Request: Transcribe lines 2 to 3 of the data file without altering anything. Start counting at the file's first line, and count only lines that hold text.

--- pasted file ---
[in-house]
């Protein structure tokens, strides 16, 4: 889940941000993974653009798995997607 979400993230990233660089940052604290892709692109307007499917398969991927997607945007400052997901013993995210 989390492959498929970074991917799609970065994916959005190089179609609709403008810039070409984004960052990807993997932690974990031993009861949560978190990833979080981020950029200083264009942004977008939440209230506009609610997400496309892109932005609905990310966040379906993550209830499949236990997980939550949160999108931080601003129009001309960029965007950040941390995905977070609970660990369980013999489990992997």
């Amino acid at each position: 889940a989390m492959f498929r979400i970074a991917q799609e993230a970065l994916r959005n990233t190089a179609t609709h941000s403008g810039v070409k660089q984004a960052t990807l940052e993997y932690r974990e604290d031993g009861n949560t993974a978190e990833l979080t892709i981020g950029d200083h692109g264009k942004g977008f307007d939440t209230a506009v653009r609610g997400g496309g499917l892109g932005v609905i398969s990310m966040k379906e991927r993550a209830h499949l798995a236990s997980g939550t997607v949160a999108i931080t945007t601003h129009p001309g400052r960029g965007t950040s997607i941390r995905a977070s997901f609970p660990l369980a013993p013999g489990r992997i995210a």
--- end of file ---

């Protein structure tokens, strides 16, 4: 889940941000993974653009798995997607 979400993230990233660089940052604290892709692109307007499917398969991927997607945007400052997901013993995210 989390492959498929970074991917799609970065994916959005190089179609609709403008810039070409984004960052990807993997932690974990031993009861949560978190990833979080981020950029200083264009942004977008939440209230506009609610997400496309892109932005609905990310966040379906993550209830499949236990997980939550949160999108931080601003129009001309960029965007950040941390995905977070609970660990369980013999489990992997």
């Amino acid at each position: 889940a989390m492959f498929r979400i970074a991917q799609e993230a970065l994916r959005n990233t190089a179609t609709h941000s403008g810039v070409k660089q984004a960052t990807l940052e993997y932690r974990e604290d031993g009861n949560t993974a978190e990833l979080t892709i981020g950029d200083h692109g264009k942004g977008f307007d939440t209230a506009v653009r609610g997400g496309g499917l892109g932005v609905i398969s990310m966040k379906e991927r993550a209830h499949l798995a236990s997980g939550t997607v949160a999108i931080t945007t601003h129009p001309g400052r960029g965007t950040s997607i941390r995905a977070s997901f609970p660990l369980a013993p013999g489990r992997i995210a």